In Affiliates v. Van de Kamp, 181 Cal. App. 3d 245, 226 Cal. Rptr. 361 (Ct.App. 1986) reproductive health care providers sued the California attorney general to overturn his ruling requiring health care providers to report to law enforcement, under the California child abuse reporting law, the names of children under fourteen years of age who they believed had engaged in voluntary, consensual sexual activity with another minor of similar age.
The attorney general had ruled that such reporting was required because California law included within the crime of sexual abuse lewd and lascivious conduct upon or with the body of a minor under fourteen years of age and did not require that the perpetrator be fourteen years of age or older.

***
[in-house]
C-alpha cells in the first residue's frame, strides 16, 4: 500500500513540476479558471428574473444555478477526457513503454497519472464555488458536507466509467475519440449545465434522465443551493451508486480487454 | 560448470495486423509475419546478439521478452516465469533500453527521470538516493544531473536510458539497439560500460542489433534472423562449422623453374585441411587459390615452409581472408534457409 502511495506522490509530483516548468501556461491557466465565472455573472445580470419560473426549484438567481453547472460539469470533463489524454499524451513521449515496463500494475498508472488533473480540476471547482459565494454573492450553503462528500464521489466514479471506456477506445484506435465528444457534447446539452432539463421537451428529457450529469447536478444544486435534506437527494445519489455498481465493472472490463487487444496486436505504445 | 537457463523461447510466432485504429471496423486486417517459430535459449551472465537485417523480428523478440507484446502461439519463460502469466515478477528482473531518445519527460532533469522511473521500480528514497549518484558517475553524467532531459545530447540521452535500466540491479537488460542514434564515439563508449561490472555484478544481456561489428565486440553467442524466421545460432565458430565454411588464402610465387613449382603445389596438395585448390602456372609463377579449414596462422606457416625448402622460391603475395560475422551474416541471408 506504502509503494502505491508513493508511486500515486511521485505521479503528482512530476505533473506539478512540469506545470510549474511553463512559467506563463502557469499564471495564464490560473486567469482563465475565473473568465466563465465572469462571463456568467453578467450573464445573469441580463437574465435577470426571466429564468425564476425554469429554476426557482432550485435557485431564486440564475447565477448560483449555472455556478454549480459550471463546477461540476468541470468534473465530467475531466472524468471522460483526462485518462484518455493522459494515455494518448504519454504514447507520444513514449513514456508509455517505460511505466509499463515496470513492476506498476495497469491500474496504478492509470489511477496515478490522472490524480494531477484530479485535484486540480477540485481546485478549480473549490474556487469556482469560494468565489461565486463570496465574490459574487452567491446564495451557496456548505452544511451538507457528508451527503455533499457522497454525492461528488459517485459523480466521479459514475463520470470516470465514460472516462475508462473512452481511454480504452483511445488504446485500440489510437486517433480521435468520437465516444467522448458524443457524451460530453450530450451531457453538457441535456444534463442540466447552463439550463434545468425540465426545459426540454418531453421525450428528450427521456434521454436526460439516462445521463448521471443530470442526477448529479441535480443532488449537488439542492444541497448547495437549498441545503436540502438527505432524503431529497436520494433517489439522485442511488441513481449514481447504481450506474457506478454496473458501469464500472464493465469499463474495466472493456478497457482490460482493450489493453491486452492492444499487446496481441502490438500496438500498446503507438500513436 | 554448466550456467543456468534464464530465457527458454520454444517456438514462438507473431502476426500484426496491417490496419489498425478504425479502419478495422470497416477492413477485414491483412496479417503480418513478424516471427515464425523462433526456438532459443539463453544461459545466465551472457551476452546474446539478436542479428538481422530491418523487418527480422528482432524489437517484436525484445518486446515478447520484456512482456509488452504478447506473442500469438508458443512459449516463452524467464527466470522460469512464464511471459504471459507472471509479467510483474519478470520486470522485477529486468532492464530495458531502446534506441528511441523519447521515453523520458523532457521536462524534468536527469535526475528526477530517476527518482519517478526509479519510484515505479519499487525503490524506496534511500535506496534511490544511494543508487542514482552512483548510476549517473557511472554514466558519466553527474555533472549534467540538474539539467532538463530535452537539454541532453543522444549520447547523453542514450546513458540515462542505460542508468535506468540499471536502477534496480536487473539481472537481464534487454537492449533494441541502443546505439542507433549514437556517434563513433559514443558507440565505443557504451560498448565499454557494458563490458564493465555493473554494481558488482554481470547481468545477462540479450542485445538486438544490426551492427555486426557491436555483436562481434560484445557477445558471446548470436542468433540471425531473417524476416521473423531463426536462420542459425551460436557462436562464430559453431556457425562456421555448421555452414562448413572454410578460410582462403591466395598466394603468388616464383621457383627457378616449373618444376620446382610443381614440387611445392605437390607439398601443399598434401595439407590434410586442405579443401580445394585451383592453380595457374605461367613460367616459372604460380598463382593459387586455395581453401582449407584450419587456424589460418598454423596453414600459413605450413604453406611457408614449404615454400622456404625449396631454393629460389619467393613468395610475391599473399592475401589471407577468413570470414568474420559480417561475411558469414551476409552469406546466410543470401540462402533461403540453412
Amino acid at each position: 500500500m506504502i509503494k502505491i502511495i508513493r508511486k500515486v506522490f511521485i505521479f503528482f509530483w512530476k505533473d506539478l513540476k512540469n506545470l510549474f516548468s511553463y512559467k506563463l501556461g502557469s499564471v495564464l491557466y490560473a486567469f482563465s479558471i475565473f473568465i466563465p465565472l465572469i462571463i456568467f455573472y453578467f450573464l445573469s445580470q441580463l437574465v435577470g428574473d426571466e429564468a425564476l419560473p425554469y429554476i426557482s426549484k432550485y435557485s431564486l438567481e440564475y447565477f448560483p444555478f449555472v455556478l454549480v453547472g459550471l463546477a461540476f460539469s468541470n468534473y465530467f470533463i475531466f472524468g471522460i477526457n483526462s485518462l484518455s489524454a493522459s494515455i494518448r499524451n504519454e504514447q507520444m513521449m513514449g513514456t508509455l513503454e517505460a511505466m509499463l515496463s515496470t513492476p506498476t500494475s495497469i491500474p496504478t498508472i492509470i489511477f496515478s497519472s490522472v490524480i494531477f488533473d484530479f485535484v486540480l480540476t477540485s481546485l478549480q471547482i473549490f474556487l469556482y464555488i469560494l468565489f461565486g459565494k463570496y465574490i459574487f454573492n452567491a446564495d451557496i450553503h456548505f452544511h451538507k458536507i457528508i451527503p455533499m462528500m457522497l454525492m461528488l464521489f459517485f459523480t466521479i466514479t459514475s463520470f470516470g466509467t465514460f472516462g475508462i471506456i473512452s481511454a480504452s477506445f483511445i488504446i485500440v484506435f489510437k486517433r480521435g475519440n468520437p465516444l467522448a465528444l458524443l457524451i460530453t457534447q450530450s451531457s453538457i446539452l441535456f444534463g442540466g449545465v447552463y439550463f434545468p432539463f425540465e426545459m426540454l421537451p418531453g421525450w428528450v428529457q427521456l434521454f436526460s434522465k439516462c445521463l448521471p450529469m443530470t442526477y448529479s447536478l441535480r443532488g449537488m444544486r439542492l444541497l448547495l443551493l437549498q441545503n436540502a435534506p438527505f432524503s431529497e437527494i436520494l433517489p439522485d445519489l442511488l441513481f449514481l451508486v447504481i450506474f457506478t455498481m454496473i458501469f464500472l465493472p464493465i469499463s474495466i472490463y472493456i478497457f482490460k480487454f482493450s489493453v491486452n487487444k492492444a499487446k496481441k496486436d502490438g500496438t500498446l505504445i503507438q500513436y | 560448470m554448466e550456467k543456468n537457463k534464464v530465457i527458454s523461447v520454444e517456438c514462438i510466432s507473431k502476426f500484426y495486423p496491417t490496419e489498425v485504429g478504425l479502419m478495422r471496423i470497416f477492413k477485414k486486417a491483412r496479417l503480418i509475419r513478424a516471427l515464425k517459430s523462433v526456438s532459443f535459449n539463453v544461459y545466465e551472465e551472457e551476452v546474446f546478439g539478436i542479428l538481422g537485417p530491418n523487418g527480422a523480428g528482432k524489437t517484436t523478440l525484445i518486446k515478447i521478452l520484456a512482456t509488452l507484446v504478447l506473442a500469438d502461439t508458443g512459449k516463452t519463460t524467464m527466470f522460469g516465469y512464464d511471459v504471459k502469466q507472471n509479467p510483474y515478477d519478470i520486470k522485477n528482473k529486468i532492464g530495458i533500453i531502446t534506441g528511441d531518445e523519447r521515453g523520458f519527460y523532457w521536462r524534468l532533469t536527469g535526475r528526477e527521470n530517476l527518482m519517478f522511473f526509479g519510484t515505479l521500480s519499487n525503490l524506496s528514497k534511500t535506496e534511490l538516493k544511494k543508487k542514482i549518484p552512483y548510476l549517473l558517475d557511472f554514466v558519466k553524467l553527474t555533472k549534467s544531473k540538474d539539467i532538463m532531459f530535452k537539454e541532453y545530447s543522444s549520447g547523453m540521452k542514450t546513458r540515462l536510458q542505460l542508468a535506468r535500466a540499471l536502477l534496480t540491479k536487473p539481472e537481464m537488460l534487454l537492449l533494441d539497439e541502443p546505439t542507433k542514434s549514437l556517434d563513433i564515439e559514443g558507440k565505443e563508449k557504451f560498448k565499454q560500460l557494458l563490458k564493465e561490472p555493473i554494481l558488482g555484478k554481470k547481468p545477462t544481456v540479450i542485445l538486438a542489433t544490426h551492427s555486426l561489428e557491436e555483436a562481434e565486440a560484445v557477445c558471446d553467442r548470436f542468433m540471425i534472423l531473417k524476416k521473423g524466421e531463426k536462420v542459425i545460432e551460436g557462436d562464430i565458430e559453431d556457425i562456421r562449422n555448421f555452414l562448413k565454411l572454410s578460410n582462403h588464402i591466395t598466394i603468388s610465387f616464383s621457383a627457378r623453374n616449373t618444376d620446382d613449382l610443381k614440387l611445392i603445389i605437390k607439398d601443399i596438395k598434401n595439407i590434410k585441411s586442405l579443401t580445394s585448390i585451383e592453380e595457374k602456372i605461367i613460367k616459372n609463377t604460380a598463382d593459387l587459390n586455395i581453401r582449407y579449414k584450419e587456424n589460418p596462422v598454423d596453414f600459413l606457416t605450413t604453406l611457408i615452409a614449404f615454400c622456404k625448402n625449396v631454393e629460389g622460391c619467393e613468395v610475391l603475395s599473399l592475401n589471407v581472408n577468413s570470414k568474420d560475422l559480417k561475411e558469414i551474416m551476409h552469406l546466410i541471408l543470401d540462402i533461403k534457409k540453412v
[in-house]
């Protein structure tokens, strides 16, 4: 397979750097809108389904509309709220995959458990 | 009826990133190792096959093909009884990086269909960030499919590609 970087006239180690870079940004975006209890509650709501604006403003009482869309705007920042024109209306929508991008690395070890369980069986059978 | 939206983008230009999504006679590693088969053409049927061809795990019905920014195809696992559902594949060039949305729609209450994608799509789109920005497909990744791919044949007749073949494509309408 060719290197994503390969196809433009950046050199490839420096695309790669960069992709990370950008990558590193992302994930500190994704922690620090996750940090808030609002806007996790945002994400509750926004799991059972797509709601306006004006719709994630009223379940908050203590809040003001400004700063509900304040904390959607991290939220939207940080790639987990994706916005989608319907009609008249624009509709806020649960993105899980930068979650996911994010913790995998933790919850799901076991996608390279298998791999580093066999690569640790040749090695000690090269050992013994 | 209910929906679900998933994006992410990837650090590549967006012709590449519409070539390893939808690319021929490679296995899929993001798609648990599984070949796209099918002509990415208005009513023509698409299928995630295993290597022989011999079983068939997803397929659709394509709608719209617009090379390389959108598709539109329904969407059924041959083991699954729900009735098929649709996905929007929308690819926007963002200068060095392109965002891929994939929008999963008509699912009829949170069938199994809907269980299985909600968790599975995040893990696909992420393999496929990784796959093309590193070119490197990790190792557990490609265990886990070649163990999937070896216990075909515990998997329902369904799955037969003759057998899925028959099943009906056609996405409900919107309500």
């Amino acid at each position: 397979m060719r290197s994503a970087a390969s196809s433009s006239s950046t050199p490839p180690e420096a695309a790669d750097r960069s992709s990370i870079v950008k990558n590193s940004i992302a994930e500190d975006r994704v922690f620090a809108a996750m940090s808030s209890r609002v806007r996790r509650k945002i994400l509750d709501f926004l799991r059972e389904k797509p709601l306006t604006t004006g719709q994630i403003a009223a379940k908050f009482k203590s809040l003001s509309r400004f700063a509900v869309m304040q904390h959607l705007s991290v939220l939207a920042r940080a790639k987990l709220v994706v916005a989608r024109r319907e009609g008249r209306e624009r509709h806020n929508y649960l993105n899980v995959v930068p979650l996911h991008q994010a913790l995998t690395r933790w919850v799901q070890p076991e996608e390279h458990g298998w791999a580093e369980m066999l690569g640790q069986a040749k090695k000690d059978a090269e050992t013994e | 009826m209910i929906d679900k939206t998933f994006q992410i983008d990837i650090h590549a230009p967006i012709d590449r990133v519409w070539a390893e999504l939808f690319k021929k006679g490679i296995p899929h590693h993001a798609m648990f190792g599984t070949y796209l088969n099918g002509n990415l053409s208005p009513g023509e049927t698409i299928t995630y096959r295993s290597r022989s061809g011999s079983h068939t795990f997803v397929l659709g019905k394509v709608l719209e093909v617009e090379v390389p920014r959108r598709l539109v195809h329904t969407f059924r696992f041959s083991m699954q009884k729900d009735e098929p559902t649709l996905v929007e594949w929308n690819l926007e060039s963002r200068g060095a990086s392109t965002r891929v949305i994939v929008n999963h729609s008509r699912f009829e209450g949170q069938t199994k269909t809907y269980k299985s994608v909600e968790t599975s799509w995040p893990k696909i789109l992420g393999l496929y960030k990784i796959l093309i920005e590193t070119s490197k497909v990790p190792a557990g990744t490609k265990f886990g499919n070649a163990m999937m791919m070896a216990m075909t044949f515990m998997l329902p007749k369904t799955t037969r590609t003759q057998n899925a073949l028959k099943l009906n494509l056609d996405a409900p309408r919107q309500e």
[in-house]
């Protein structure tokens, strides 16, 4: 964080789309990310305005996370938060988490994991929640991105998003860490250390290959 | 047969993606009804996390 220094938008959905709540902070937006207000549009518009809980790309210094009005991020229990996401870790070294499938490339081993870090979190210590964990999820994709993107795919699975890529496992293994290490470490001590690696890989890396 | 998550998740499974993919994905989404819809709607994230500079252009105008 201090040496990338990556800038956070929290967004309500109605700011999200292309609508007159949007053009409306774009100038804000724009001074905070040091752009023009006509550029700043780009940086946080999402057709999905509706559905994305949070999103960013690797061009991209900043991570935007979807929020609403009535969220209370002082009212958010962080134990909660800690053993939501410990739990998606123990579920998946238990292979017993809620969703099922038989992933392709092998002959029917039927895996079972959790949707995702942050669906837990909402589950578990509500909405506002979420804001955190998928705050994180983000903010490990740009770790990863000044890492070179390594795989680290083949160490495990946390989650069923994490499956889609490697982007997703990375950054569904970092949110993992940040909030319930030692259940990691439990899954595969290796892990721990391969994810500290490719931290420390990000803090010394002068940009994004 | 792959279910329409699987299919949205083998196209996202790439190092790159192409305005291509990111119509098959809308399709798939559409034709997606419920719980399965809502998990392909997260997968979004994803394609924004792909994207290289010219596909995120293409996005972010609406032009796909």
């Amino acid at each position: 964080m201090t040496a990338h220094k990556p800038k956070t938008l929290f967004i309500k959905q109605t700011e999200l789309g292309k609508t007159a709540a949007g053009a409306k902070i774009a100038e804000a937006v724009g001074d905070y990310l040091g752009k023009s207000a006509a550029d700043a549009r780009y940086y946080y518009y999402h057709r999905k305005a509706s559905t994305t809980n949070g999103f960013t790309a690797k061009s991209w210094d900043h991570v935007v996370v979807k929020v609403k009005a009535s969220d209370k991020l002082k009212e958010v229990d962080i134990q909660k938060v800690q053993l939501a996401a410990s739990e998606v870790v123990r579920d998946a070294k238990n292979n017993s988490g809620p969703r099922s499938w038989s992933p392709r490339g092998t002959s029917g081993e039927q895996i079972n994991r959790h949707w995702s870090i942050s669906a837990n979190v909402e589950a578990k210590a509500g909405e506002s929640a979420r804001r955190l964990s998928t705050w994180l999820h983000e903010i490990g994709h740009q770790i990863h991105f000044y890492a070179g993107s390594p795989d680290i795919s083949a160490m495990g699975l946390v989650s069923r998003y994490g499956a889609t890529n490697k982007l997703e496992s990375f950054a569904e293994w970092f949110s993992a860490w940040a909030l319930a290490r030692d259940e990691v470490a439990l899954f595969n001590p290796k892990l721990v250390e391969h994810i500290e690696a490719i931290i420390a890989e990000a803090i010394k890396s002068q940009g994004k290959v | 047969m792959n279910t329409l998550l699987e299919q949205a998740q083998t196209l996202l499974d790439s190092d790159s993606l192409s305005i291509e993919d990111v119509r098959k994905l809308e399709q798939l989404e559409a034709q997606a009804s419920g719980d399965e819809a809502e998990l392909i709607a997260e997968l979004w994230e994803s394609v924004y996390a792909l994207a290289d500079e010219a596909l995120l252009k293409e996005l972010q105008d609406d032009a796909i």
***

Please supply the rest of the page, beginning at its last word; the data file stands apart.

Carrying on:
In essence, the attorney general had ruled that every sexually active child under fourteen years of age was a child abuse victim, perpetrator or both, and every medical care provider who learned of this activity in the course of extending medical care was required to report it to law enforcement authorities for investigation of prosecution.
The failure of a medical care provider to report, when required by the law, is a crime in California.
The court in Van de Kamp agreed with the providers' contention that minors would not seek reproduction-related health care if no confidentiality requirements applied and their circumstances were automatically reported for a criminal investigation.
Accordingly, it held that the legislature could not have intended that the providers report as child abuse all voluntary sexual activity of minors under fourteen years.
It reached that conclusion in part by holding that the underlying criminal statute does not apply to sexual activity between partners who are both under the age of fourteen. See 226 Cal. Rptr. at 376-77.
Contrary to the characterization in the dissent, this holding is not dicta.